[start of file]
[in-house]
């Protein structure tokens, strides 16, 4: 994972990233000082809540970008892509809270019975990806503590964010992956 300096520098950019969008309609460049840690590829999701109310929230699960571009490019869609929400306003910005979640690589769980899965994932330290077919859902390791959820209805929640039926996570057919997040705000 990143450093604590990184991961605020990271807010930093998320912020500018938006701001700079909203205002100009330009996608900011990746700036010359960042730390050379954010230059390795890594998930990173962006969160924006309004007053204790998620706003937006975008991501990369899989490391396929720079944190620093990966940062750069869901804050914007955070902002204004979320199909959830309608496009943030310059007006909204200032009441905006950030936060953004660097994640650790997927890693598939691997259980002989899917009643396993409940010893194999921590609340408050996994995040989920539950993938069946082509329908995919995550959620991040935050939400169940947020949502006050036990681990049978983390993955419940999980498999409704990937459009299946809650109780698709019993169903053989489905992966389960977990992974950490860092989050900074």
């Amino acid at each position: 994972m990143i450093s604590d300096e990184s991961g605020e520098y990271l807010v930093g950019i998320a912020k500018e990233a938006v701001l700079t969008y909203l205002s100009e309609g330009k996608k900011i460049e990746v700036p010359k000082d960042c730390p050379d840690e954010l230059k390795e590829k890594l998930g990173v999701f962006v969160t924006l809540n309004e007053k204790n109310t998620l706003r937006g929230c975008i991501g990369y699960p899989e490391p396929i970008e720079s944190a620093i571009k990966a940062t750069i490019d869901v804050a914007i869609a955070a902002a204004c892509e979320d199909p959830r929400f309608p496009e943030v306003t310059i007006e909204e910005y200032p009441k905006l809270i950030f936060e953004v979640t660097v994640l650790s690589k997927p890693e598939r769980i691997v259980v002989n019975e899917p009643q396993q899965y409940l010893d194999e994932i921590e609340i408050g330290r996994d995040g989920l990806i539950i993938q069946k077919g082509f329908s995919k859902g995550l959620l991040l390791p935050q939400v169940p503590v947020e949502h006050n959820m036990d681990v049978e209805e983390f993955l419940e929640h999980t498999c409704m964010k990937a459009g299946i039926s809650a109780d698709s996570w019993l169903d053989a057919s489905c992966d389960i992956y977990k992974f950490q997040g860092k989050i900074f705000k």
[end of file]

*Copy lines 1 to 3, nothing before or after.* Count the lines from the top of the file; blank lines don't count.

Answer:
[in-house]
């Protein structure tokens, strides 16, 4: 994972990233000082809540970008892509809270019975990806503590964010992956 300096520098950019969008309609460049840690590829999701109310929230699960571009490019869609929400306003910005979640690589769980899965994932330290077919859902390791959820209805929640039926996570057919997040705000 990143450093604590990184991961605020990271807010930093998320912020500018938006701001700079909203205002100009330009996608900011990746700036010359960042730390050379954010230059390795890594998930990173962006969160924006309004007053204790998620706003937006975008991501990369899989490391396929720079944190620093990966940062750069869901804050914007955070902002204004979320199909959830309608496009943030310059007006909204200032009441905006950030936060953004660097994640650790997927890693598939691997259980002989899917009643396993409940010893194999921590609340408050996994995040989920539950993938069946082509329908995919995550959620991040935050939400169940947020949502006050036990681990049978983390993955419940999980498999409704990937459009299946809650109780698709019993169903053989489905992966389960977990992974950490860092989050900074």
């Amino acid at each position: 994972m990143i450093s604590d300096e990184s991961g605020e520098y990271l807010v930093g950019i998320a912020k500018e990233a938006v701001l700079t969008y909203l205002s100009e309609g330009k996608k900011i460049e990746v700036p010359k000082d960042c730390p050379d840690e954010l230059k390795e590829k890594l998930g990173v999701f962006v969160t924006l809540n309004e007053k204790n109310t998620l706003r937006g929230c975008i991501g990369y699960p899989e490391p396929i970008e720079s944190a620093i571009k990966a940062t750069i490019d869901v804050a914007i869609a955070a902002a204004c892509e979320d199909p959830r929400f309608p496009e943030v306003t310059i007006e909204e910005y200032p009441k905006l809270i950030f936060e953004v979640t660097v994640l650790s690589k997927p890693e598939r769980i691997v259980v002989n019975e899917p009643q396993q899965y409940l010893d194999e994932i921590e609340i408050g330290r996994d995040g989920l990806i539950i993938q069946k077919g082509f329908s995919k859902g995550l959620l991040l390791p935050q939400v169940p503590v947020e949502h006050n959820m036990d681990v049978e209805e983390f993955l419940e929640h999980t498999c409704m964010k990937a459009g299946i039926s809650a109780d698709s996570w019993l169903d053989a057919s489905c992966d389960i992956y977990k992974f950490q997040g860092k989050i900074f705000k």